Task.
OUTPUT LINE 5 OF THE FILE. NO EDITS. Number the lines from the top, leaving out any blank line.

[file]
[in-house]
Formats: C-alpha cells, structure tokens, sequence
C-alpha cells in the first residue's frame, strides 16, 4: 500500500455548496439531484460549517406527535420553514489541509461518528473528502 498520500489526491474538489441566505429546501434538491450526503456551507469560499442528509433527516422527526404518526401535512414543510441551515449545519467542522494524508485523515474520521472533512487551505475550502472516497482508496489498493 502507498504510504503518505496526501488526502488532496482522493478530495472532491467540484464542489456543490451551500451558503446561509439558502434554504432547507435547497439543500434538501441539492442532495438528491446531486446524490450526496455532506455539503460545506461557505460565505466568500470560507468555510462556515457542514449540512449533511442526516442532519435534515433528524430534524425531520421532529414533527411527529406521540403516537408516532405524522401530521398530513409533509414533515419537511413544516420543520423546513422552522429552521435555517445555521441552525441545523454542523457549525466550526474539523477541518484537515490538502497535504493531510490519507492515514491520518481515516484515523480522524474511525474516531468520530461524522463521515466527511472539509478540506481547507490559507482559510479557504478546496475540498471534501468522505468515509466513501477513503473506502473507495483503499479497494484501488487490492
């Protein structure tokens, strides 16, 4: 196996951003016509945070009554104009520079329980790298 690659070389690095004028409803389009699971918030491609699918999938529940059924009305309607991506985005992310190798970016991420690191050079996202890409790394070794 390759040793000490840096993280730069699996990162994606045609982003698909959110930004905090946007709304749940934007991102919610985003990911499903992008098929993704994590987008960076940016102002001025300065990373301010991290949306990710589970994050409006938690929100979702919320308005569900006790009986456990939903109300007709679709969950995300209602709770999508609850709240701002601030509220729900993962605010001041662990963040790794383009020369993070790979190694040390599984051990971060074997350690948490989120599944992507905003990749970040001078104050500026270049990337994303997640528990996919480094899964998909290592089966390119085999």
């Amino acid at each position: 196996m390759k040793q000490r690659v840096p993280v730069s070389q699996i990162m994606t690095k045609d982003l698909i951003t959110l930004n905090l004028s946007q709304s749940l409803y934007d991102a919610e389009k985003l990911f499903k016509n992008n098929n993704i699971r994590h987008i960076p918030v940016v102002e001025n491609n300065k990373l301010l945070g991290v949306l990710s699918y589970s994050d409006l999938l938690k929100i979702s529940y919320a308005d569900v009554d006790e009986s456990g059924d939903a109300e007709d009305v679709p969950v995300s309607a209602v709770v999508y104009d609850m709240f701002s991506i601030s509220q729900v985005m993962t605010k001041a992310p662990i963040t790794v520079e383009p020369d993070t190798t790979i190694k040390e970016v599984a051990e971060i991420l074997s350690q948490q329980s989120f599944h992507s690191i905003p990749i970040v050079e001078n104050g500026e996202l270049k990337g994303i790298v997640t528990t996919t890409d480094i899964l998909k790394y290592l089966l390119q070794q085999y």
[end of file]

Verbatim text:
């Amino acid at each position: 196996m390759k040793q000490r690659v840096p993280v730069s070389q699996i990162m994606t690095k045609d982003l698909i951003t959110l930004n905090l004028s946007q709304s749940l409803y934007d991102a919610e389009k985003l990911f499903k016509n992008n098929n993704i699971r994590h987008i960076p918030v940016v102002e001025n491609n300065k990373l301010l945070g991290v949306l990710s699918y589970s994050d409006l999938l938690k929100i979702s529940y919320a308005d569900v009554d006790e009986s456990g059924d939903a109300e007709d009305v679709p969950v995300s309607a209602v709770v999508y104009d609850m709240f701002s991506i601030s509220q729900v985005m993962t605010k001041a992310p662990i963040t790794v520079e383009p020369d993070t190798t790979i190694k040390e970016v599984a051990e971060i991420l074997s350690q948490q329980s989120f599944h992507s690191i905003p990749i970040v050079e001078n104050g500026e996202l270049k990337g994303i790298v997640t528990t996919t890409d480094i899964l998909k790394y290592l089966l390119q070794q085999y």